Wasserman accepted an opportunity to give a research talk at the Greif Center. And it was here that the first of many discussions about a permanent move to USC was sparked.

A Bigger Sandbox

As far as Wasserman was concerned, it would also be a chance to think more broadly and involve more people in a program that he had largely been running on his own. It was a chance to grow Founder’s Dilemmas into Founder Central, an initiative that would extend his research out of the classroom and into the startup scene itself.

He spent the 2015/2016 academic year as a visiting professor, establishing connections with USC students and Greif faculty. In partnership with Jeremy Dann, founder of the Greif Center Case Collection, he gave a course for Marshall faculty about writing case studies, and he taught a four-part workshop to faculty in teaching case studies that has now become an annual workshop.

He also went on a listening tour of key players across the L.A. business eco-system, including serial entrepreneurs, the city’s Entrepreneur in Residence, venture capitalists, and the heads of startup incubators.

“The Greif Center felt like an eco-system that could continue to take off.” – Noam Wasserman

When he officially joined the USC Marshall faculty in August 2016, “We hit the ground running.”

Since then, Wasserman has created for USC three versions of his Founder’s Dilemmas course, including the first-ever version for undergraduates.

The demand was apparent, as was the immediate applicability for the students—35 percent of the undergraduates in his course were in the process of founding a startup.  In his part-time MBA section, a full 53 percent were living the material every day, he said. Students from across the university lined up for the class.

“The undergrad section was a delightful mixing ground,” he said. “Forty percent of the students were from Marshall, 20 percent from other areas of the university, such as biology and the Leventhal School of Accounting, and 40 percent were from the Iovine and Young Academy.” The USC Jimmy Iovine and Andre Young Academy for Arts, Technology and the Business of Innovation provides an undergraduate degree program focused on nurturing and developing original thought.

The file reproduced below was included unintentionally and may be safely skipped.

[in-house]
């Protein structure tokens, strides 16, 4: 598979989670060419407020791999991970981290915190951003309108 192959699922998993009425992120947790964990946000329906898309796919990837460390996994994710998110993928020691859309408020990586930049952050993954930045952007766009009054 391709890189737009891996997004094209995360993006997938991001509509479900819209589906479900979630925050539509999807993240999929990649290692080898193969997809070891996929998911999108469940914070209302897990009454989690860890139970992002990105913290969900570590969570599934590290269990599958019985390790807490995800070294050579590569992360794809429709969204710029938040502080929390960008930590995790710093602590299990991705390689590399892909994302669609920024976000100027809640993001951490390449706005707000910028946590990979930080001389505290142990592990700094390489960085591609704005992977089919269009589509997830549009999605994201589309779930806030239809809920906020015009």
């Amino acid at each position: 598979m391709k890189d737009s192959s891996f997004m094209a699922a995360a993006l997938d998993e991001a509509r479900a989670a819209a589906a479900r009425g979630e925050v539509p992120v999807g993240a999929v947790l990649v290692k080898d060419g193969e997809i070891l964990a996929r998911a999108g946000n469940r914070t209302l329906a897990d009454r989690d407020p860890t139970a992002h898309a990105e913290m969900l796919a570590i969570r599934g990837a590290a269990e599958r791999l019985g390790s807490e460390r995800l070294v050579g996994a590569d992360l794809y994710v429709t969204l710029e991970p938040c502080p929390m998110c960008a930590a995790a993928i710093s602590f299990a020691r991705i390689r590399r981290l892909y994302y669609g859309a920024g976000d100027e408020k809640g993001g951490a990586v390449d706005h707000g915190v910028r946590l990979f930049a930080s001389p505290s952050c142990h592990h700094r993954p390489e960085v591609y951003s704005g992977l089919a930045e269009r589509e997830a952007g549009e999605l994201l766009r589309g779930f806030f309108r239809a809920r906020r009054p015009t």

He is also expanding the Greif curriculum, including laying the groundwork for a new course on entrepreneurial history, in collaboration with Daniel Wadhwani, an entrepreneurial historian who will be joining Marshall as a visiting professor later this year.

Also in the works: Plans to add more material about the legal and ethical dilemmas faced by founders.

“We’ll be able to bring on faculty who can speak to these issues with deep expertise and develop a generation of much broader-thinking founders,” he said.

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Bootcamp for Founders

The Founder Central Bootcamp

Wasserman’s work (and energy) has extended well beyond campus. Two weeks after joining the Marshall faculty, he began offering daylong immersion courses – “bootcamps” – for founders and investors. The first, in collaboration with the Techstars-Disney startup incubator, was held off campus, and introduced angel investors to concepts around evaluating and mentoring startups, as well as selecting a founding team. Despite no publicity, the event received 110 applicants for 30 spaces, although that was expanded to 45 given the demand.